The development of genealogy as a "scientific" discipline went hand-in-hand with the development of antiquarianism. Genealogical antiquaries recognised the evidential value for their researches of non-textual sources, including seals and church monuments. Many early modern antiquaries were chorographers:, to say, they recorded landscapes and monuments within regional or national descriptions. In England, some of the most important of these took the form of county histories. In the context of the 17th-centur

Hohenstein, Hesse

Hohenstein is a community in the Rheingau-Taunus-Kreis in the Regierungsbezirk of Darmstadt in Hesse, Germany. Hohenstein lies on both sides of the river Aar between Limburg and Wiesbaden. Hohenstein borders in the north on the community of Aarbergen, in the northeast on the community of Hünstetten, in the east and south on the town of Taunusstein, in the southwest on the town of Bad Schwalbach, in the west on the community of Heidenrod. Hohenstein’s Ortsteile are Breithardt, Burg-Hohenstein, Holzhausen über Aar, Strinz-Margarethä, Born and Steckenroth. In 1184, Strinz-Margarethä had its first documentary mention, making it the earliest of Hohenstein’s constituent communities to have its name appear in the historical record; the other centres followed in 14th centuries. In the course of municipal reform in Hesse, the current greater community of Hohenstein was founded out of the self-governing communities of Breithardt, Holzhausen über Aar, Strinz-Margarethä, Born and Steckenroth on 1 July 1972.

The constituent community of Hohenstein was thereafter known as Burg-Hohenstein. The municipal election held on 26 March 2006 yielded the following results: At Hohenstein Castle, built about 1190 by the Counts of Katzenelnbogen and the Counts of Nassau-Laurenburg, are found a hotel and a restaurant. In the woods near Hennethal is found a late mediaeval border earthwork, built in the late 14th century to guard the Limburger Straße. In the summer months there are theatrical productions on an open-air stage in the castle courtyard; each year in late summer or early autumn, most constituent communities hold their traditional Kerb, which have been organized by youth for several generations. Hohenstein Christmas Market The centres in the community, whose livelihood was once based on agriculture, have built themselves into residential communities. There are the usual businesses in Hohenstein, but no true industry. Hohenstein lies on Bundesstraße 54 between Limburg. In the constituent community of Breithardt is a primary school.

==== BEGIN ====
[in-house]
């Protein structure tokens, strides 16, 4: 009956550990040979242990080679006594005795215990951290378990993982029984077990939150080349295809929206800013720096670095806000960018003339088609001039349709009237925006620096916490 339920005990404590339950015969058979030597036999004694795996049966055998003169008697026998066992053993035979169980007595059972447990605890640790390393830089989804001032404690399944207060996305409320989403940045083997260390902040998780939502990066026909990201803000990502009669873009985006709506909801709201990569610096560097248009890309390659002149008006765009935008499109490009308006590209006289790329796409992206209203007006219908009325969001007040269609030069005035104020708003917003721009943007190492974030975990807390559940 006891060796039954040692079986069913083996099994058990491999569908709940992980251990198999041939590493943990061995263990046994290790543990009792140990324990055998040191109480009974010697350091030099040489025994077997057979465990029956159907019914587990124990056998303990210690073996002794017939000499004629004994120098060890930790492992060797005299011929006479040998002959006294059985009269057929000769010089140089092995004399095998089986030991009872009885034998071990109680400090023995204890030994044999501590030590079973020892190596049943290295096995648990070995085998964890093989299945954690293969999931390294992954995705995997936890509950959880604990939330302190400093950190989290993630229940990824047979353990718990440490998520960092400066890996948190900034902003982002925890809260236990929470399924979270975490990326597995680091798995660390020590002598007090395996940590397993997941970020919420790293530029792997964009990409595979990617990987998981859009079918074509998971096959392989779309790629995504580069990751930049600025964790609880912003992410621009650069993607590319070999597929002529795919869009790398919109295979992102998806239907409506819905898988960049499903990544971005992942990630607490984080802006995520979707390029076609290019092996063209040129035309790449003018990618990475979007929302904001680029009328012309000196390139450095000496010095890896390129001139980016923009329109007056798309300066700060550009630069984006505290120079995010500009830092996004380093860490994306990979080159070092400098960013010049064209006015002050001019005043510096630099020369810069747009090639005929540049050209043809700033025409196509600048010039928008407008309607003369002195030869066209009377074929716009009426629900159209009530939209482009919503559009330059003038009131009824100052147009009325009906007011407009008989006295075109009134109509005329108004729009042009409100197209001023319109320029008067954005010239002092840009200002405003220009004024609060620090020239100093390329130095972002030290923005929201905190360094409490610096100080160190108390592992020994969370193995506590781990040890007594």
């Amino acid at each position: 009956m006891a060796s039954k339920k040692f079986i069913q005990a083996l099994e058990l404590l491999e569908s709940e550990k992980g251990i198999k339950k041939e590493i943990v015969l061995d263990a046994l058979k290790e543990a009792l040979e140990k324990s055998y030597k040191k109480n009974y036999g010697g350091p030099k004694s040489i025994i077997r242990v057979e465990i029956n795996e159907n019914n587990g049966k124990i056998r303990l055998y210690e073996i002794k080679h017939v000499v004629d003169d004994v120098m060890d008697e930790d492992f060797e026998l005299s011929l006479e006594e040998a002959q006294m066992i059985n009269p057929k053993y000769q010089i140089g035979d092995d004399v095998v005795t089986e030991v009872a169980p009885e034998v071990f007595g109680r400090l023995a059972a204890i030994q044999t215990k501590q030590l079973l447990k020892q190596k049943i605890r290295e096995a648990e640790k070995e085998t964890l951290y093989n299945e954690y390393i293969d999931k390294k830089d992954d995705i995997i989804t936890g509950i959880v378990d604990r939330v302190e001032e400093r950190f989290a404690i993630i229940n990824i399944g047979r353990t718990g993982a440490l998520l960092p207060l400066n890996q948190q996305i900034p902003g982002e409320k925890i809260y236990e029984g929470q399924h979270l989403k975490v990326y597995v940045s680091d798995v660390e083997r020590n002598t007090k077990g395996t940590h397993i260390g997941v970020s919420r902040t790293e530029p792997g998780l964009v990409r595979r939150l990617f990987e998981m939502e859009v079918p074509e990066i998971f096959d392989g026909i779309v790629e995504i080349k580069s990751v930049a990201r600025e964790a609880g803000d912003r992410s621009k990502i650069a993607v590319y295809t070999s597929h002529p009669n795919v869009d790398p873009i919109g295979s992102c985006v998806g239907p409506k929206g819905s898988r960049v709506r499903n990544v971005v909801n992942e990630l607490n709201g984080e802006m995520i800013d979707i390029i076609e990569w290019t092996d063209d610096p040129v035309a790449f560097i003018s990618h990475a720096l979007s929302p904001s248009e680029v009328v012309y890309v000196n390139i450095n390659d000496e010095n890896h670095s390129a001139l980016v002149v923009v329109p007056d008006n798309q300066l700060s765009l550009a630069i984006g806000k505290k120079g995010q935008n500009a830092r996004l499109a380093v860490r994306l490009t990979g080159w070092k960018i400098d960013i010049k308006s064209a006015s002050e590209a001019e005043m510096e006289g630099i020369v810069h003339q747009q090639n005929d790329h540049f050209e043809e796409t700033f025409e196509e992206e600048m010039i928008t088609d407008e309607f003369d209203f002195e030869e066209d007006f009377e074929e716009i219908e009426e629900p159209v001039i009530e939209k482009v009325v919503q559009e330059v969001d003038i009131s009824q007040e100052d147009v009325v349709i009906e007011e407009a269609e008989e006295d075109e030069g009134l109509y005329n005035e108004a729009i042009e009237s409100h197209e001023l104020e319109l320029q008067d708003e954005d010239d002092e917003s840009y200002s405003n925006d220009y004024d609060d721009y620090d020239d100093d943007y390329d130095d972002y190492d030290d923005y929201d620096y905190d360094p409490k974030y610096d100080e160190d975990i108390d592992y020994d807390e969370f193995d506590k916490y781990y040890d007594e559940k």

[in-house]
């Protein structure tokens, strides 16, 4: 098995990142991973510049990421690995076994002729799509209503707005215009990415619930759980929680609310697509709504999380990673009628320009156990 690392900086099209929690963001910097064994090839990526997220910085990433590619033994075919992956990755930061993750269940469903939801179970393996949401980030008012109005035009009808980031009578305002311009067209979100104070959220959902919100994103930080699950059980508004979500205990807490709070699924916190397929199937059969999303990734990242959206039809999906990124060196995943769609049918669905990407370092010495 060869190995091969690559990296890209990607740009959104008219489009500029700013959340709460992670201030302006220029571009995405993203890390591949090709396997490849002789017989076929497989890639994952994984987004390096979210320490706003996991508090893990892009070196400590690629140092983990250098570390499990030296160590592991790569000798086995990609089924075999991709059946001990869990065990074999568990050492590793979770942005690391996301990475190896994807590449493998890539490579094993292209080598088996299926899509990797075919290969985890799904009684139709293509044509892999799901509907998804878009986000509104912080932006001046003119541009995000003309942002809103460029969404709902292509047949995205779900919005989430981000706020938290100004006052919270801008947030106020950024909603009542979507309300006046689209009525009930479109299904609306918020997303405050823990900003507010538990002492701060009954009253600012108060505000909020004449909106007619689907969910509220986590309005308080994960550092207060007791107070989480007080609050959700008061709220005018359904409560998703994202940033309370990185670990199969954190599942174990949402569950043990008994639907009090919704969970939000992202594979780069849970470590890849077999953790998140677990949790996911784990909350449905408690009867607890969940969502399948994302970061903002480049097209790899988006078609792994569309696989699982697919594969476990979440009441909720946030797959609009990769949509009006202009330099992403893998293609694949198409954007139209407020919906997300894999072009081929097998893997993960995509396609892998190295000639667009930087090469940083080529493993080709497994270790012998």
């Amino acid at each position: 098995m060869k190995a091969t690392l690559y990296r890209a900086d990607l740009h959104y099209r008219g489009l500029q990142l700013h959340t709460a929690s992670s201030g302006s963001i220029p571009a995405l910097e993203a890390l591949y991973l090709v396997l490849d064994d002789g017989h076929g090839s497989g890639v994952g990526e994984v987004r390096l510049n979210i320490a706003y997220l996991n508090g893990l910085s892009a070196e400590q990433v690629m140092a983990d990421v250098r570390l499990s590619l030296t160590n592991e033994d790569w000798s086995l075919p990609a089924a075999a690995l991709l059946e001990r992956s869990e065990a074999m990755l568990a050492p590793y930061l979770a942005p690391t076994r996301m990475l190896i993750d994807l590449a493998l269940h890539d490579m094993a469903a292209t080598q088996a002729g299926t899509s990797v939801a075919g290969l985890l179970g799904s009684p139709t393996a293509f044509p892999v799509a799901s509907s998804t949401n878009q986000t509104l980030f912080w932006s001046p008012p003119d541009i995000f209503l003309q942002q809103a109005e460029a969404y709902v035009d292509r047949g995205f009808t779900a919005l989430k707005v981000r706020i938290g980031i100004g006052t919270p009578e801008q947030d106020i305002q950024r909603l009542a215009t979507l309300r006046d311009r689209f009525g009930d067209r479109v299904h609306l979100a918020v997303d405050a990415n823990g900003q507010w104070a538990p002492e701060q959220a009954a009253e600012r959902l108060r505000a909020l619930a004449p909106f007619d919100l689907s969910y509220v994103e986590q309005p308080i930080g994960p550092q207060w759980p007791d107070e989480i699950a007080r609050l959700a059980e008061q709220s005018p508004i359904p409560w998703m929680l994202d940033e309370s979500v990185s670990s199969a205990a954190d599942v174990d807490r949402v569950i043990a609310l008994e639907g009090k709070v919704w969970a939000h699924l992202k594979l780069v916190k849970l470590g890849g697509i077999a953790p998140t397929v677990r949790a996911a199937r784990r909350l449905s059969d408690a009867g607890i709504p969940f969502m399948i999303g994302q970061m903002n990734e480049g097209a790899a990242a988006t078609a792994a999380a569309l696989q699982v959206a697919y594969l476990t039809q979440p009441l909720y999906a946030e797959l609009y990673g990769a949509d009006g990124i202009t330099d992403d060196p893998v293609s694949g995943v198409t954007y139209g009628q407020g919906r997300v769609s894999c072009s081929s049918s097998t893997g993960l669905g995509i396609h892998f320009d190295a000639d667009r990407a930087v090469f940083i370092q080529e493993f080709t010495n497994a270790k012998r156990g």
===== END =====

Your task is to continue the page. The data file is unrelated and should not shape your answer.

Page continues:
The nearest comprehensive schools are to be found in Taunusstein. The latter offers a Gymnasium upper level; the nearest Gymnasium is to be found in Taunusstein. Hohenstein at Curlie Community’s official webpage

Chitarra Italiana

Chitarra Italiana is a lute-shaped plucked instrument with four or five single strings, in a tuning similar to that of the guitar. It was common in Italy during the Renaissance era. According to Renato Meucci, the designation of'Italiana' followed the introduction to Italy of the flat-backed development of the instrument – referred to as chitarra alla spagnola, it is believed to have descended from panduras, the Mediterranean lutes of Antiquity, to be related to north African quitra. Its bass variety was known as chitarrone. Musicologist Laurence Wright talked about the chitarrone in a letter to the Early Music journal, saying it implied "large guitar", that it had a rounded back and was do be taken for a smaller lute, that it was found from the 13th century to the 18th century, but was much more rare in the latter centuries, he said that in latter years, when the mandola was popular, the chitarrone was "sometimes confused with the mandola". Cithara Italica Chitarra battente Mandore Gittern considered ancestral to Spanish guitar and closely related to mandore.

Kwitra: Also spelled'kouitra','kaitara', and'quitra'. This is a North African 4 course lute, similar to the oud, related to the chitarra Italiana. Renato Meucci. Francesca Seller. "Da "chitarra italiana" a "chitarrone": una nuova interpretazione". Enrico Radesca di Foggia e il suo tempo. Strumenti della ricerca musicale collana della Società Italiana di Musicologia 5. Lucca, Italy: Libreria Musicale Italiana, 2001: 37–57; the theorboed guitar - the Chitarrone Francese?, "11. Renaissance and Baroque guitars". Catalogue and Price List 2014. London: Stephen Barber & Sandi Harris, Lutemakers. "Roberto Meucci wrote about small lutes, revealing that in Italy they were called chitarra, so as not to confuse them with the chitarra alla spagnola. Sources from the early 18th Century declare that the chitarra italiana or chitarrino is in reality a small lute."